Glycine-nitrate combustion synthesis of oxide ceramic powders

L. A. Chick, L. R. Pederson, G. D. Maupin, J. L. Bates, L. E. Thomas, G. J. Exarhos

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Abstract

A new combustion synthesis method, the glycine-nitrate process, has been used to prepare oxide ceramic powders, including substituted chromite and manganite powders of high quality. A precursor was prepared by combining glycine with metal nitrates in their appropriate stoichiometric ratios in an aqueous solution. The precursor was heated to evaporate excess water, yielding a viscous liquid. Further heating to about 180°C caused the precursor liquid to autoignite. Combustion was rapid and self-sustaining, with flame temperatures ranging from 1100 to 1450°C. The chromite product was compositionally homogeneous with a specific surface area of 32 m2/g, while the manganite product was composed of two distinct phases with a 23 m2/g surface area after calcination. When compared to similar compositions made using the amorphous citrate process, glycine-nitrate-produced powders had greater compositional uniformity, lower residual carbon levels and smaller particle sizes.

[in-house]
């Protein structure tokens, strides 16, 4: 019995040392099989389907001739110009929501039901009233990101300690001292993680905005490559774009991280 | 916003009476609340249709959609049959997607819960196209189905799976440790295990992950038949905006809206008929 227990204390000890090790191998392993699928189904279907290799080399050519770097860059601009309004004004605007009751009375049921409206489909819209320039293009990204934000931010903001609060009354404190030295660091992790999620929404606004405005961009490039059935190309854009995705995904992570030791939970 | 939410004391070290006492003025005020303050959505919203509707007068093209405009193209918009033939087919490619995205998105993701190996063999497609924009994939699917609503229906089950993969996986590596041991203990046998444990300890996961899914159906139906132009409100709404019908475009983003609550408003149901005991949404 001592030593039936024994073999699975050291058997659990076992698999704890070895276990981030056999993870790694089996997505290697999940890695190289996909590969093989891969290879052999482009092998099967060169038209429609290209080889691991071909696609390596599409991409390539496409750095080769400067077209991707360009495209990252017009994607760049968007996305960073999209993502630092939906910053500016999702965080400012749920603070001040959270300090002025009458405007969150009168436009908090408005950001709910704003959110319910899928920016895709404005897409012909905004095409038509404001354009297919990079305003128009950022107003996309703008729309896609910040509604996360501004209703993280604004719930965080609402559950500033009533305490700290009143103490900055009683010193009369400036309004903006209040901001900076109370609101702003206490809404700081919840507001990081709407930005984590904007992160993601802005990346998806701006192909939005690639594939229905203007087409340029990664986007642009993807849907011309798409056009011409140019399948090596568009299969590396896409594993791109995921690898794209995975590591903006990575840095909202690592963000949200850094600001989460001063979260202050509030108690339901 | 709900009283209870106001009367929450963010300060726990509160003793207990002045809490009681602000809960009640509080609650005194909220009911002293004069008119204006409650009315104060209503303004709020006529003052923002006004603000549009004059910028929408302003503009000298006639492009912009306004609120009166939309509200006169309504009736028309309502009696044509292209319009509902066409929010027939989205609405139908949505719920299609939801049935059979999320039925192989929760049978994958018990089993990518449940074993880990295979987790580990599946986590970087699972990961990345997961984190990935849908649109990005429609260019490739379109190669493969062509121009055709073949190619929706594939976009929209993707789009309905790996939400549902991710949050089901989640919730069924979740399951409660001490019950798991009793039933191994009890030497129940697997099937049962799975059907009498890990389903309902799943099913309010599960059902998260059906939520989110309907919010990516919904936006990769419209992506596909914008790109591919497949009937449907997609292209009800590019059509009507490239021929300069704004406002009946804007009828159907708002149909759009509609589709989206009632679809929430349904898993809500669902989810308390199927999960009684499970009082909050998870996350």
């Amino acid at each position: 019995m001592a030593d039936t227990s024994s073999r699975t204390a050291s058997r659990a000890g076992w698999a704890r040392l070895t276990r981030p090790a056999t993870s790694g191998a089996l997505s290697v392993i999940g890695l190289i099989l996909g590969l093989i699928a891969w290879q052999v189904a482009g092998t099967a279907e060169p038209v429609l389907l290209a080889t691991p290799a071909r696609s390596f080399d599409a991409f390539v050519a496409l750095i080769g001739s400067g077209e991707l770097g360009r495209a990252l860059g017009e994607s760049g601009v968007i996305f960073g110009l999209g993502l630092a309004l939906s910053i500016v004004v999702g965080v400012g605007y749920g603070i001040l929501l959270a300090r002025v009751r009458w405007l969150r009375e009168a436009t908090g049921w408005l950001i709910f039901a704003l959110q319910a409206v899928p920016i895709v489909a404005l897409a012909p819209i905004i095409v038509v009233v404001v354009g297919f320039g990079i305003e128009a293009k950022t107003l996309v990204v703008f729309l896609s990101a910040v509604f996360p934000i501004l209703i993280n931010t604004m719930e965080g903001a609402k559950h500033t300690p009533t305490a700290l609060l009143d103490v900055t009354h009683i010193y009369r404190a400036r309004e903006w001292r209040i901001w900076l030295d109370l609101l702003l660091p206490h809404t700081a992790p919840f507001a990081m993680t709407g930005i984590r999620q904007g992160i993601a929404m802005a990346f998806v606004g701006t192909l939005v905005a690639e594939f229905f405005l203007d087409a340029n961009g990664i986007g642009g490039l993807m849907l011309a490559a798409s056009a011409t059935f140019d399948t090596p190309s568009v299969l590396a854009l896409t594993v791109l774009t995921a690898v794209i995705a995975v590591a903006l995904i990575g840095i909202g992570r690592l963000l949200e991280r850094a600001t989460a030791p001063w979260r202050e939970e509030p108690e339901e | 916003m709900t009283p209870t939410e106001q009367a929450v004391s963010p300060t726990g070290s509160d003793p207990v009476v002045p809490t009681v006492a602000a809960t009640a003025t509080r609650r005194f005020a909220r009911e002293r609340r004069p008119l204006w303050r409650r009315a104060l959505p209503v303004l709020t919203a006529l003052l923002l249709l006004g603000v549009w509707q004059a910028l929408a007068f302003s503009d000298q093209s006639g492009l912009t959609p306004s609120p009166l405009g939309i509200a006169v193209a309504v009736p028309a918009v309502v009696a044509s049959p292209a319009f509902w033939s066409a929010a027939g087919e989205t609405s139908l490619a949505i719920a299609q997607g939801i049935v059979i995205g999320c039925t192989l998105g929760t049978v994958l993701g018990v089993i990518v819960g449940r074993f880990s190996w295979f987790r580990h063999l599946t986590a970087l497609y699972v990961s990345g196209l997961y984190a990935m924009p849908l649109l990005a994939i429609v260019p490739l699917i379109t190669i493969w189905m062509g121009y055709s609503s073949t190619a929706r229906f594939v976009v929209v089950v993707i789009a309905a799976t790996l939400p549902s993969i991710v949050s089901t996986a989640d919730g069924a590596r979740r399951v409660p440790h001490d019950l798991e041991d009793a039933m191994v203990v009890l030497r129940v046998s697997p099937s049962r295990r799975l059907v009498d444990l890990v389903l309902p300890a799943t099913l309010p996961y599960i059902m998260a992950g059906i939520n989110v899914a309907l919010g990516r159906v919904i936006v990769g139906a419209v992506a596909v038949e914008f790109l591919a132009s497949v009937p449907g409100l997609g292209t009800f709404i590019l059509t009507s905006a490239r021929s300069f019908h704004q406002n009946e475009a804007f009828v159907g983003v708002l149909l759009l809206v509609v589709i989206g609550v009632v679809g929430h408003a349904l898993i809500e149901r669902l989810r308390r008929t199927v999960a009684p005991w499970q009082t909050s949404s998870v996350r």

Original languageEnglish
Pages (from-to)6-12
Number of pages7
JournalMaterials Letters
Volume10
Issue number1-2
DOIs
Publication statusPublished - 1990
Externally publishedYes

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ASJC Scopus subject areas

  • Materials Science(all)

Cite this

Chick, L. A., Pederson, L. R., Maupin, G. D., Bates, J. L., Thomas, L. E., & Exarhos, G. J. (1990). Glycine-nitrate combustion synthesis of oxide ceramic powders. Materials Letters, 10(1-2), 6-12. https://doi.org/10.1016/0167-577X(90)90003-5